(a) decoding the encoded audio bitstream to generate a plurality of spectral components in a frequency domain, wherein:
one or more sets of the spectral components correspond to replicated downmixed spectral components; and
one or more sets of the spectral components correspond to unmixed spectral components;
(b) for each set of the replicated downmixed spectral components, converting the replicated downmixed spectral components into a single downmixed spectral component and applying one or more auditory spatial parameters to the single downmixed spectral component to generate a plurality of synthesized spectral components; and
(c) converting the synthesized spectral components and the unmixed spectral components into N decoded audio signals in a time domain, N>1, wherein step (a) comprises the steps of:
(1) decoding the encoded audio bitstream to recover N hybrid audio signals; and
(2) converting each of the N hybrid audio signals into the plurality of spectral components in the frequency domain.
11. The method as claimed in claim 10, wherein: N=2; the encoded audio bitstream is decoded using a stereo audio decoder; the two hybrid audio signals correspond to left and right hybrid audio signals of a hybrid stereo audio signal; and each downmixed spectral component is a mono spectral component.
12. The method as claimed in claim 10, wherein:
the one or more downmixed spectral components have frequencies above a specified threshold frequency; and
the one or more unmixed spectral components have frequencies below the specified threshold frequency.
13. The method as claimed in claim 12, wherein the specified threshold frequency varies dynamically over time.
14. The method as claimed in claim 12, wherein the specified threshold frequency varies as a function of bit rate.
15. The method as claimed in claim 10, wherein:
the one or more downmixed spectral components have spectral energies below a specified threshold energy; and
the one or more unmixed spectral components have spectral energies above the specified threshold energy.
16. An apparatus for decoding an encoded audio bitstream, the apparatus comprising:
(a) an audio decoder configured to decode the encoded audio bitstream to generate a plurality of spectral components in a frequency domain, wherein:
one or more sets of the spectral components correspond to replicated downmixed spectral components; and
one or more sets of the spectral components correspond to unmixed spectral components;
(b) a synthesizer configured, for each set of the replicated downmixed spectral components, to convert the replicated downmixed spectral components into a single downmixed spectral component and apply one or more auditory spatial parameters to the single downmixed spectral component to generate a plurality of synthesized spectral components; and
(c) one or more inverse transforms configured to convert the synthesized spectral components and the unmixed spectral components into N decoded audio signals in a time domain, N>1, wherein the audio decoder is configured to:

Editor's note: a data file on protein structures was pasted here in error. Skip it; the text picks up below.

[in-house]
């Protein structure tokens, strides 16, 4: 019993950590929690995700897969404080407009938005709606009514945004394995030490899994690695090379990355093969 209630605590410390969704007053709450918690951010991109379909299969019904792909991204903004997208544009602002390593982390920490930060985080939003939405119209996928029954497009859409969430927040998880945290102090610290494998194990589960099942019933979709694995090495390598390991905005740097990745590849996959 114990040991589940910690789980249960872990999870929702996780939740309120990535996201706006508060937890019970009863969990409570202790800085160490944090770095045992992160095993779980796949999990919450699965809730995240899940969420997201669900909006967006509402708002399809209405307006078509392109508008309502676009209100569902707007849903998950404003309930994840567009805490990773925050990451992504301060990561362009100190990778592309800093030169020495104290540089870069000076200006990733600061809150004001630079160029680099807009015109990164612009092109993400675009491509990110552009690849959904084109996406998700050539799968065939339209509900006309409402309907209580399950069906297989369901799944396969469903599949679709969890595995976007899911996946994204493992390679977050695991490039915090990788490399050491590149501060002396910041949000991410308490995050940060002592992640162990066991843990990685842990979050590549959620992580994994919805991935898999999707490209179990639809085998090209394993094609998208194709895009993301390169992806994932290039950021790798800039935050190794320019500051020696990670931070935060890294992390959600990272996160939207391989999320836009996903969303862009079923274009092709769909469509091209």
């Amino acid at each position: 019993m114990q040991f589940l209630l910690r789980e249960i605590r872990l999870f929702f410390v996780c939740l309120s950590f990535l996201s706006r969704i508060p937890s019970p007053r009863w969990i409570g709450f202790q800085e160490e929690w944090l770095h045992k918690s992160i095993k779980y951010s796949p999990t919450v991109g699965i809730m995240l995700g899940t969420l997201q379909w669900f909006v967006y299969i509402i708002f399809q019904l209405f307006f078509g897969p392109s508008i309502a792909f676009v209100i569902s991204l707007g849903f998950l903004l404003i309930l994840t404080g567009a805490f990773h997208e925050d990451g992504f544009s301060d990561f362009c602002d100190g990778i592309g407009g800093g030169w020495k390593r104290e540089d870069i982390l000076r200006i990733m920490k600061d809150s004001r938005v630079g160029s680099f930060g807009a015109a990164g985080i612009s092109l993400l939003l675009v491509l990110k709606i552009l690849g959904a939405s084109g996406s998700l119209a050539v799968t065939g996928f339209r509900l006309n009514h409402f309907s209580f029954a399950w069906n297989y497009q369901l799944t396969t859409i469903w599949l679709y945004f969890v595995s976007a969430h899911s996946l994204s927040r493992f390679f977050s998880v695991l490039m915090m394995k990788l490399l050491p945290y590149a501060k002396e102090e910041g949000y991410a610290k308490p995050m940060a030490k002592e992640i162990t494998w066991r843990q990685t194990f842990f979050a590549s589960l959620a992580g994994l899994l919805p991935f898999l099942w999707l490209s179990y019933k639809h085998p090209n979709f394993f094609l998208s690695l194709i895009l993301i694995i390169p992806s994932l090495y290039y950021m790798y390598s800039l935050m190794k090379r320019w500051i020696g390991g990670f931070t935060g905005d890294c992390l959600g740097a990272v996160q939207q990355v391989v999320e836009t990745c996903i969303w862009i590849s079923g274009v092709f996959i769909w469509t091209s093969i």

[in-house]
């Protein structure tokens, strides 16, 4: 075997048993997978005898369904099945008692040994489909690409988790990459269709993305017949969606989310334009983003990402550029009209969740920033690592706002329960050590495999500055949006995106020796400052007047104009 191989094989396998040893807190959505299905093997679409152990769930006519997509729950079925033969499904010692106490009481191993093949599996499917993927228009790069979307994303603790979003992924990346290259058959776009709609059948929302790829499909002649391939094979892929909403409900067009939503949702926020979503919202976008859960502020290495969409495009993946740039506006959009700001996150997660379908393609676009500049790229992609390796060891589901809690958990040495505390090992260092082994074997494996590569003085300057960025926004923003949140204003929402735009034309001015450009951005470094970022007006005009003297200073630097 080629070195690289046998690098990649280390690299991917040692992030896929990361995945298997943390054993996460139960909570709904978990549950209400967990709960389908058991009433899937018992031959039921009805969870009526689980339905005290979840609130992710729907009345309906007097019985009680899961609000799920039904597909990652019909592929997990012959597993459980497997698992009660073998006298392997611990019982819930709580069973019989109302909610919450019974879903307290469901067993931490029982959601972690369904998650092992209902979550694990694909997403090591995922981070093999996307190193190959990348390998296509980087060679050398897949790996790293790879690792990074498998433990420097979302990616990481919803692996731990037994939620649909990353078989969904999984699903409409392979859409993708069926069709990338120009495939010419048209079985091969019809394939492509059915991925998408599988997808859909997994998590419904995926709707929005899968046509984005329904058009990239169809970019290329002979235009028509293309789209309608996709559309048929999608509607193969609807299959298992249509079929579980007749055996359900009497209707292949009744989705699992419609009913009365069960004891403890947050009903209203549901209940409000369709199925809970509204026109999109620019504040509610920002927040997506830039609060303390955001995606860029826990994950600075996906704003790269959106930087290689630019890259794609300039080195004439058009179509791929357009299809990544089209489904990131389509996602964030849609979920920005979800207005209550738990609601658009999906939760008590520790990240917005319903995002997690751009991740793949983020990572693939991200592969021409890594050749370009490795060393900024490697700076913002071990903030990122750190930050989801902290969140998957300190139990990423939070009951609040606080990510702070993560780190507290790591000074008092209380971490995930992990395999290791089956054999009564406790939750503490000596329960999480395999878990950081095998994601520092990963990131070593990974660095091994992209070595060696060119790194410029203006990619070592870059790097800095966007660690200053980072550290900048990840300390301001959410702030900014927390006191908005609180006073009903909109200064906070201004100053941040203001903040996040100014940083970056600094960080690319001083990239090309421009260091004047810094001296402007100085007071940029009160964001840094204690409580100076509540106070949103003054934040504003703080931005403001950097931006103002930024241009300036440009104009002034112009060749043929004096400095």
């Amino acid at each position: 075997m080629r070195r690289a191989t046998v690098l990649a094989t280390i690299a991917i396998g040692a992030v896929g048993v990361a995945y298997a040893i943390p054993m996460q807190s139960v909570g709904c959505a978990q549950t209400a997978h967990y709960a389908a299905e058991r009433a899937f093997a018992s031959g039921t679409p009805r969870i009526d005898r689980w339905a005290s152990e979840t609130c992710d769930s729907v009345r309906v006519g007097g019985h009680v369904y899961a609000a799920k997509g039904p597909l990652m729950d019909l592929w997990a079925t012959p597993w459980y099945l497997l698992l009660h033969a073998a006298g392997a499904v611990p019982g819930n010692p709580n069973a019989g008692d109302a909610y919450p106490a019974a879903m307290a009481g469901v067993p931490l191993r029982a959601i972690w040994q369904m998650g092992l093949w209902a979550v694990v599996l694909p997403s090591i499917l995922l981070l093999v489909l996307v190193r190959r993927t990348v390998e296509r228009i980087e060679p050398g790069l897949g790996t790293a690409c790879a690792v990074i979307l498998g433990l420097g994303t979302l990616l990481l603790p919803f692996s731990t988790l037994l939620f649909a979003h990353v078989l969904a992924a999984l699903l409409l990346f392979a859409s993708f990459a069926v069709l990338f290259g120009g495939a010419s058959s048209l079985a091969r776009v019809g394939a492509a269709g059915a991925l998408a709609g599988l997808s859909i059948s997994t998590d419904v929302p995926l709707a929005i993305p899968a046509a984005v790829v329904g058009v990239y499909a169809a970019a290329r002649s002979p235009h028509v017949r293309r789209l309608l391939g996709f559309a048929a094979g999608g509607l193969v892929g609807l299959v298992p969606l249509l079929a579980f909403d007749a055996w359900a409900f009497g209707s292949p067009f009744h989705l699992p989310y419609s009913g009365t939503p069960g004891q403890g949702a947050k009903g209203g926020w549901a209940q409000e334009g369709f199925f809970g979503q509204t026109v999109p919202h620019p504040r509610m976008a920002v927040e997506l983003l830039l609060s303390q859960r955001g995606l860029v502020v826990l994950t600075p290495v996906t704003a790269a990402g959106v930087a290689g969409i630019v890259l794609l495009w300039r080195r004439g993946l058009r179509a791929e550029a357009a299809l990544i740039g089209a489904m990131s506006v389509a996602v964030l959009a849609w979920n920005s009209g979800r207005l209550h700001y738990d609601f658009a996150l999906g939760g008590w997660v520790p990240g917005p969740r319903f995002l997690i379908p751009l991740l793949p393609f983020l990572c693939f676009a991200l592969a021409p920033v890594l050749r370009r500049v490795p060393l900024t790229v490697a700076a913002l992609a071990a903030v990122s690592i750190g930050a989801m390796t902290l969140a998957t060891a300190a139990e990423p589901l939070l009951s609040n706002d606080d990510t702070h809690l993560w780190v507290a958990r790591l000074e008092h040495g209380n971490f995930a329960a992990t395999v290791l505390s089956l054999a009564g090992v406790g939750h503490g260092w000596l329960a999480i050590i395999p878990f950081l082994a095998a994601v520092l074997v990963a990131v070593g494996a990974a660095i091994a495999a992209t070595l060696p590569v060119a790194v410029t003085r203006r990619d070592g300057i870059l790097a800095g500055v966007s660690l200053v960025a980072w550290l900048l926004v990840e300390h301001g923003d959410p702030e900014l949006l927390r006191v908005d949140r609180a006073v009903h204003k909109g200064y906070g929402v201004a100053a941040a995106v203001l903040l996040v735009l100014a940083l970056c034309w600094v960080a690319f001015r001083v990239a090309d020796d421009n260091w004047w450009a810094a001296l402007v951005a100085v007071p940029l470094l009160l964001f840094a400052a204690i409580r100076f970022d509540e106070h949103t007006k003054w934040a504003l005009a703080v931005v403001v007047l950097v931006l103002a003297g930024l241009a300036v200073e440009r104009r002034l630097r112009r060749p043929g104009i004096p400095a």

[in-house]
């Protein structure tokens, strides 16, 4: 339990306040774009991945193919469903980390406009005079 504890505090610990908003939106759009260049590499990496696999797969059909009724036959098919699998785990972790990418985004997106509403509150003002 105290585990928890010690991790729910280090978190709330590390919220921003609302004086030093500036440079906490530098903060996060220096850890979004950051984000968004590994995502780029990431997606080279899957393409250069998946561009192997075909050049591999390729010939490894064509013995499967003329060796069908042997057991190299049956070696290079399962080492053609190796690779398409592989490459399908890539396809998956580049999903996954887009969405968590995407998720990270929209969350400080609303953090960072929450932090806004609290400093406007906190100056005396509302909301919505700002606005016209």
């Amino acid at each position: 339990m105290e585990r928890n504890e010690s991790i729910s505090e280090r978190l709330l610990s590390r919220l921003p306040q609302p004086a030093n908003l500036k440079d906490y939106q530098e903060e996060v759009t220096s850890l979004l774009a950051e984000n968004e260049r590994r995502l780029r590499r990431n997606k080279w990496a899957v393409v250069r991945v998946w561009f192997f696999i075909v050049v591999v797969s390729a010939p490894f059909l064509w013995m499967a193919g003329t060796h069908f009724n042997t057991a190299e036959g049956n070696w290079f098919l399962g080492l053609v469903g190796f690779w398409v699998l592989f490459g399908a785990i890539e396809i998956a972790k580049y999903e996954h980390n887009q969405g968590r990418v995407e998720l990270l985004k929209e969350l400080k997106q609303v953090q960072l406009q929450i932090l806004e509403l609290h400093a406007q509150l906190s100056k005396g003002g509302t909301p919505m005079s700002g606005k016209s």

(1) decode the encoded audio bitstream to recover N hybrid audio signals; and
(2) convert each of the N hybrid audio signals into the plurality of spectral components in the frequency domain.
17. The apparatus as claimed in claim 16, wherein: N=2; the audio decoder is a stereo audio decoder; the two hybrid audio signals correspond to left and right hybrid audio signals of a hybrid stereo audio signal; and each downmixed spectral component is a mono spectral component.
Description
CROSS-REFERENCE TO RELATED APPLICATIONS

This is a continuation of co-pending U.S. application Ser. No. 10/936,464, filed on Sep. 8, 2004 as attorney docket no. Baumgarte 8-7-15, which (1) claimed the benefit of the filing date of U.S. provisional application No. 60/585,703, filed on Jul. 6, 2004 as attorney docket no. Faller 15, the teachings of which are incorporated herein by reference, and (2) was a continuation-in-part of the following applications, the teachings of all of which are incorporated herein by reference:

    • U.S. application Ser. No. 09/848,877 (“the '877 application”), filed on May 4, 2001 as attorney docket no. Faller 5 and issued as U.S. Pat. No. 7,116,787 on Oct. 3, 2006;
    • U.S. application Ser. No. 10/045,458 (“the '458 application”), filed on Nov. 7, 2001 as attorney docket no. Baumgarte 1-6-8, now abandoned, which itself claimed the benefit of the filing date of U.S. provisional application No. 60/311,565, filed on Aug. 10, 2001;
    • U.S. application Ser. No. 10/155,437 (“the '437 application”), filed on May 24, 2002 as attorney docket no. Baumgarte 2-10 and issued as U.S. Pat. No. 7,006,636 on Feb. 28, 2006;
    • U.S. application Ser. No. 10/246,570, filed on Sep. 18, 2002 as attorney docket no. Baumgarte 3-11 and issued as U.S. Pat. No. 7,292,901 on Nov. 6, 2007, which itself claimed the benefit of the filing date of U.S. provisional application No. 60/391,095, filed on Jun. 24, 2002; and
    • U.S. application Ser. No. 10/815,591, filed on Apr. 1, 2004 as attorney docket no. Baumgarte 7-12, which itself claimed the benefit of the filing date of U.S. provisional application No. 60/544,287, filed on Feb. 12, 2004.
      The subject matter of this application is related to the subject matter of U.S. patent application Ser. No. 10/246,165 (“the '165 application”), filed on Sep. 18, 2002 as attorney docket no. Baumgarte 4 and issued as U.S. Pat. No. 7,039,204 on May 2, 2006, the teachings of which are incorporated herein by reference.